Fossil Nonmarine Ostracoda of the United States
- F.M. Swain Jr., Department of Geology & Geophysics, University of Minnesota, 108 Pillsbury Hall, Minneapolis, MN 55455-0219, USA.
The geographic and stratigraphic distribution of fossil nonmarine Ostracoda in the United States are summarized in this book, followed by diagnoses of the subject species, references to literature and 34 plates of illustrations.
This work shows the great diversity and usefulness of this interesting class of organisms which are small bivalved aquatic crustaceans that occupy both marine and nonmarine environments. Many are characteristic of estuarine and other tidal habitats, but only a few occupy hypersaline waters. One or two kinds are found in wet soils, or in leaf or flower cups in tropical rain forests. A few live in caves and others are commensal in gills of fish and other aquatic animals. Micropaleontologists have found their shells in many types of sedimentary rocks and have used them for stratigraphic and paleoenvironmental interpretations.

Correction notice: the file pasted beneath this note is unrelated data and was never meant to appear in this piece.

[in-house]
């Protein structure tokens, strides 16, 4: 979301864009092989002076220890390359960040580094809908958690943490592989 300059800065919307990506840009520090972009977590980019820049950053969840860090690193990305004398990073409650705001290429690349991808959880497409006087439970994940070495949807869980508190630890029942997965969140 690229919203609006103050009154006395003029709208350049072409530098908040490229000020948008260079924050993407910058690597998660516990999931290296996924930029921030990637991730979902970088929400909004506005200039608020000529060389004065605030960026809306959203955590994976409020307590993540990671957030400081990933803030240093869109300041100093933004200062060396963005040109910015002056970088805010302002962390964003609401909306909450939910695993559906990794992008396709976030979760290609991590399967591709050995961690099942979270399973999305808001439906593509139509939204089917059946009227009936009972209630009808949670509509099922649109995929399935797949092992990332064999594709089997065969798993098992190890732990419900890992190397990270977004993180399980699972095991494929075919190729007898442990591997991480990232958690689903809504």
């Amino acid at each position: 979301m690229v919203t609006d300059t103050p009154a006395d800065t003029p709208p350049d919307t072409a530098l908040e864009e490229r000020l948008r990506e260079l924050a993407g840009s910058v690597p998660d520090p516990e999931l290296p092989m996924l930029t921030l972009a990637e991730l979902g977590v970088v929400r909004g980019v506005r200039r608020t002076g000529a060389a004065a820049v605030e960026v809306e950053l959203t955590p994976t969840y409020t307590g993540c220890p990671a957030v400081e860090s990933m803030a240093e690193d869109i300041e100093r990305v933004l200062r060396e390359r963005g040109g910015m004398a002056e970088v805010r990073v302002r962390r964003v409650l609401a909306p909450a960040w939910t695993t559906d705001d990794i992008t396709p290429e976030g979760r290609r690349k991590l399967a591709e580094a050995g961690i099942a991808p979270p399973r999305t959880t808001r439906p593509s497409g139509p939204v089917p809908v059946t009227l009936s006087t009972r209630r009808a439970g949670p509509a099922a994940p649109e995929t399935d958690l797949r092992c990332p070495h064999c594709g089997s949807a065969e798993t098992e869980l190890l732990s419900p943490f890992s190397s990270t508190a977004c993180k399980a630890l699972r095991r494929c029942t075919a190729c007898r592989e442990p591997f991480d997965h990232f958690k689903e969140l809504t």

Their relatively rapid rates of evolution have made them useful in subsurface stratigraphy and their sensitivity to environmental changes has provided a means of recognizing variations in rock facies. In nonmarine aquatic rocks they are commonly the most easily recoverable microfossils, and have been widely used in petroleum exploration, notably in China, Russia, Brazil and the western United States.
For paleontologists, micropaleontologists and stratigraphers.